It’s been a while since I last made scones, but I didn’t forget about them over the interim. Instead, I was reunited with my hand mixer, then received a stand mixer for Christmas (!!) and bought more packages of yeast than I ever thought possible.
Seriuosly, don’t ask me how many I’ve gone through since I got my Kitchen Aid. It’s an obscenely high number. And I’m kind of loving it. There’s nothing quite like homemade bread I’ve found out. Though there’s especially nothing like homemade red quinoa bread.
Of course, sometimes I do find the need to give the mixer, stand or hand-held, a break. Scones are perfect for that. Made entirely by hand, they are the essence of simplicity. But don’t let that fool you. There is a delicate process involved in scone mixing. A process that I have succeeded at sometimes and failed more times than I care to mention. I may like sugar-less scones, but my housemates who eat canned spaghetti o’s and put sugar on their wheetabix don’t.
These scones, however, were a resounding success. They were a bit different from your traditional buttermilk scone, with hints of lemon in the body and sugar coated top. Though I would normally eschew this break from the standard buttery flavor, these turned out postively lovely. More so than any other scone I’ve made yet, they would fit in perfectly with a delicate tea. Perhaps some vanilla or english breakfast?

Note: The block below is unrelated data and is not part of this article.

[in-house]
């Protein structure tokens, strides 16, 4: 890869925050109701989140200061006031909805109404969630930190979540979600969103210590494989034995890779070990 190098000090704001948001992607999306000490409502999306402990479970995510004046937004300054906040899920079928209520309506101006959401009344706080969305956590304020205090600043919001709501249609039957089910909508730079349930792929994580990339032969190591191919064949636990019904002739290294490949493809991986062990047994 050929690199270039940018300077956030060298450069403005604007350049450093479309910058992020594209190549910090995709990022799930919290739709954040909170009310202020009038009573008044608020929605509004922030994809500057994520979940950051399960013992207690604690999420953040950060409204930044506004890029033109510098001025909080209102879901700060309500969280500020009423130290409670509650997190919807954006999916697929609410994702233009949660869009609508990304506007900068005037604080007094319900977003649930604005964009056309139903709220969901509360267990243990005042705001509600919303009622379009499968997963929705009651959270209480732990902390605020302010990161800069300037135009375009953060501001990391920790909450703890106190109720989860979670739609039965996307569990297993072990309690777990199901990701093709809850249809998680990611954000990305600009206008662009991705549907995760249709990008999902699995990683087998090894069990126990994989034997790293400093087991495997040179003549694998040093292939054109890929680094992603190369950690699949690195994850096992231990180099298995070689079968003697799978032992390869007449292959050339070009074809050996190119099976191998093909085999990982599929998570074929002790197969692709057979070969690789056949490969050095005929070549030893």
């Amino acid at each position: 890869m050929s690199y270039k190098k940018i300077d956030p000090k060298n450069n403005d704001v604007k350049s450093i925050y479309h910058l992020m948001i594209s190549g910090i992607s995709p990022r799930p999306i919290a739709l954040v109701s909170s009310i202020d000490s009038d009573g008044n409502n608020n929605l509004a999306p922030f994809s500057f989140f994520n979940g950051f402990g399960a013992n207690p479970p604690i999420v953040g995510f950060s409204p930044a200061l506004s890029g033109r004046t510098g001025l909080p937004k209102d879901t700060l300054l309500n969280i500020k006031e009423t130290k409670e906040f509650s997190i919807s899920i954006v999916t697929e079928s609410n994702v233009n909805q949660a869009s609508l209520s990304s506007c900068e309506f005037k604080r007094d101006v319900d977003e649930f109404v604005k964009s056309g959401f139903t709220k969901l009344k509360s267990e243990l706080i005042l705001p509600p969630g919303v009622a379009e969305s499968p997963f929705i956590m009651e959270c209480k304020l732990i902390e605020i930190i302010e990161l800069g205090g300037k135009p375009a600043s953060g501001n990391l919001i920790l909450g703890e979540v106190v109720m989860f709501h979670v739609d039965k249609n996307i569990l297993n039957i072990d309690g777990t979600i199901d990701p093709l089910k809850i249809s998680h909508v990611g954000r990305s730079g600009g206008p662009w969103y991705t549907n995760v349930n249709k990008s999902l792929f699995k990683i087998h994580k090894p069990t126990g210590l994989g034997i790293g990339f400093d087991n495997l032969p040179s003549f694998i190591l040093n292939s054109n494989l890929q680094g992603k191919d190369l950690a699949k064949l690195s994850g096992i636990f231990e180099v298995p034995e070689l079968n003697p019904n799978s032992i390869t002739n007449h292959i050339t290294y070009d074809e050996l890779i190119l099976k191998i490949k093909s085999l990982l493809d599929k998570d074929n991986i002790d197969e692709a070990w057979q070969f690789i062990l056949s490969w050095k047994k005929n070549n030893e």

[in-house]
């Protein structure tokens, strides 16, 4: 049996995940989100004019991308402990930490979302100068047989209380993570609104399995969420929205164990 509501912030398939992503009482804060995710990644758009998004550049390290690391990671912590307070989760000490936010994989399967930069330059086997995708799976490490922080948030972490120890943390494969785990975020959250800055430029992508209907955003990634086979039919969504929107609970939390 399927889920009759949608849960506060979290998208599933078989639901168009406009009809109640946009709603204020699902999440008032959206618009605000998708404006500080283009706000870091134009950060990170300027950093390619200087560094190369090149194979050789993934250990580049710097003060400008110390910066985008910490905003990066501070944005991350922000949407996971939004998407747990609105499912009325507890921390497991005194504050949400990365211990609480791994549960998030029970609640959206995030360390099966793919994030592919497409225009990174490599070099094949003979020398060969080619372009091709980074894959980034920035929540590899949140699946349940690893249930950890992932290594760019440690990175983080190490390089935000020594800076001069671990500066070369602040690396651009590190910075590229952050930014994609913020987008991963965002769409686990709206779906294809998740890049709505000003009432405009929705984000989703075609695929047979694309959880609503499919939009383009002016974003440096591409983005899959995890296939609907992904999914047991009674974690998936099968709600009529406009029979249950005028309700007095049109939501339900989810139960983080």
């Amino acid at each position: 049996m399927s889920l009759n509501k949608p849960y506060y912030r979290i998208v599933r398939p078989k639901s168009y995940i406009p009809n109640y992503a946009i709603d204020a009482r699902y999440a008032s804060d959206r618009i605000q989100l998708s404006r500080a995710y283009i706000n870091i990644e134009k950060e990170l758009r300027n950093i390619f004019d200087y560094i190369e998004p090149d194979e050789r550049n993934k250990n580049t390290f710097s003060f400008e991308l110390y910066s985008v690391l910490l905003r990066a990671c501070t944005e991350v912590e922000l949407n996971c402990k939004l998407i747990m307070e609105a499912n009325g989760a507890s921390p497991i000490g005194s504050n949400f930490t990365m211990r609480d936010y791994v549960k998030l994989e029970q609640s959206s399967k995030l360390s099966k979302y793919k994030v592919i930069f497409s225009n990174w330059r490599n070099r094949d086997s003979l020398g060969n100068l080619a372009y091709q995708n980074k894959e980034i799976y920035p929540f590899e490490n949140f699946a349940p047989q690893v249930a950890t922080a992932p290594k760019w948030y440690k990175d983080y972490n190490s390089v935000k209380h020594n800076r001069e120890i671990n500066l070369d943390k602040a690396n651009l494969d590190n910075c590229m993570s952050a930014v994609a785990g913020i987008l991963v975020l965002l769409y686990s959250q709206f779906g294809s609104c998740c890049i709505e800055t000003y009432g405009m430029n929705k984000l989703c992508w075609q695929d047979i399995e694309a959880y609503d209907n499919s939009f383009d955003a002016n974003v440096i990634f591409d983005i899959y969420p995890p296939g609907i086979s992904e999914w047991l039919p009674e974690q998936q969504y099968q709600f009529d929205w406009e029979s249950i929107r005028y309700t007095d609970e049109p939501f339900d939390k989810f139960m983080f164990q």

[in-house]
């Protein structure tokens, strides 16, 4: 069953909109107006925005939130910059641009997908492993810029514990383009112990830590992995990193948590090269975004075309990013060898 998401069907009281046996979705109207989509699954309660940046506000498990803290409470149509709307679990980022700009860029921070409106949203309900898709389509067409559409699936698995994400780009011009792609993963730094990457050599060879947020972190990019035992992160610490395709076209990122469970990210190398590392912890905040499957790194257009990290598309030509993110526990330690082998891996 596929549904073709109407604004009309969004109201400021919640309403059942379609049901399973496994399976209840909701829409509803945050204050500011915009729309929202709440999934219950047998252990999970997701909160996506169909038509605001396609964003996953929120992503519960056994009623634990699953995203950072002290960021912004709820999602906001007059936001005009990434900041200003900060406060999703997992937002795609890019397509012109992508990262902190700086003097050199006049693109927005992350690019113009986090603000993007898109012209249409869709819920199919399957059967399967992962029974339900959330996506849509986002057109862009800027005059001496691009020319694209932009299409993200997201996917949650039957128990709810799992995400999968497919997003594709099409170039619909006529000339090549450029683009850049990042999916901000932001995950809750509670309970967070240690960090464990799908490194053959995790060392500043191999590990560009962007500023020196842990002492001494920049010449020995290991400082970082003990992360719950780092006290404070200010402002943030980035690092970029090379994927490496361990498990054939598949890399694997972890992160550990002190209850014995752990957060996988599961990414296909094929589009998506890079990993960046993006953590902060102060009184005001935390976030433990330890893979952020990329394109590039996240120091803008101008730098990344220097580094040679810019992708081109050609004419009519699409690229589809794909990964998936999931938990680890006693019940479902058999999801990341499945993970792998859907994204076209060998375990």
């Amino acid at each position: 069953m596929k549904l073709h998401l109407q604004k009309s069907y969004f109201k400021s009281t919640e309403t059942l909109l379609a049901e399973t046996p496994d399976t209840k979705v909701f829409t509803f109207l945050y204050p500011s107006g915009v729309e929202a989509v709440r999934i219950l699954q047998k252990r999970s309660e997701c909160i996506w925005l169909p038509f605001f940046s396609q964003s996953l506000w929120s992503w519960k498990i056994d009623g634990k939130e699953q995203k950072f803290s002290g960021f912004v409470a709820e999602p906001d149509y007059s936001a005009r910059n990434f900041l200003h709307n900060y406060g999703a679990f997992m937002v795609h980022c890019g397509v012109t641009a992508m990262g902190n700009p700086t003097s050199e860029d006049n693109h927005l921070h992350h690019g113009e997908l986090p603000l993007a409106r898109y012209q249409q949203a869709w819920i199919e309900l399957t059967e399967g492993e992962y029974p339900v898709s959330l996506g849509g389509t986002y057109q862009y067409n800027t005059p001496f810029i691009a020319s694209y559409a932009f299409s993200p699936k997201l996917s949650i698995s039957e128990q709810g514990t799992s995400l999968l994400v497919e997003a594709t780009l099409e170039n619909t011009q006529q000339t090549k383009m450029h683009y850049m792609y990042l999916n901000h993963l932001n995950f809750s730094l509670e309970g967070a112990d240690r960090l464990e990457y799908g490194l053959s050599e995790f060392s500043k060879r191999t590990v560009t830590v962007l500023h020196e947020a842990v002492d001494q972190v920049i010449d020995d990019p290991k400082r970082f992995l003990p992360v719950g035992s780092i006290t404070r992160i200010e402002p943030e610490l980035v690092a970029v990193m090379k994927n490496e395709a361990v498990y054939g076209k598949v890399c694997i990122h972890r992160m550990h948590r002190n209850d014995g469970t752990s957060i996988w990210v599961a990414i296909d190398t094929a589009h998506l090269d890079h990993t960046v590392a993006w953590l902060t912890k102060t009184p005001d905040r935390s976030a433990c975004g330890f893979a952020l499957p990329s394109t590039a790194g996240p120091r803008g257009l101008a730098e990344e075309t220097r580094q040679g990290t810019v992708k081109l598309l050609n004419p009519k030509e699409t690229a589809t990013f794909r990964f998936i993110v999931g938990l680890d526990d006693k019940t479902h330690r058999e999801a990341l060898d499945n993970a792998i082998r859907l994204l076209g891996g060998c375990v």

I got the recipe from one of my new favorite cookbooks, Baking With Julia. The book has been a source of inspiration for me as I strive to challenge myself with my baking; croissant, brioche, choux paste or yeasted breads. The book has it all and lays out the recipes in a straight-forward manner that will lead you to a resounding success. I highly recommend you look for it!
And have a scone while you sit down to page through it, they really are that good.
Do you like scones or do you prefer muffins?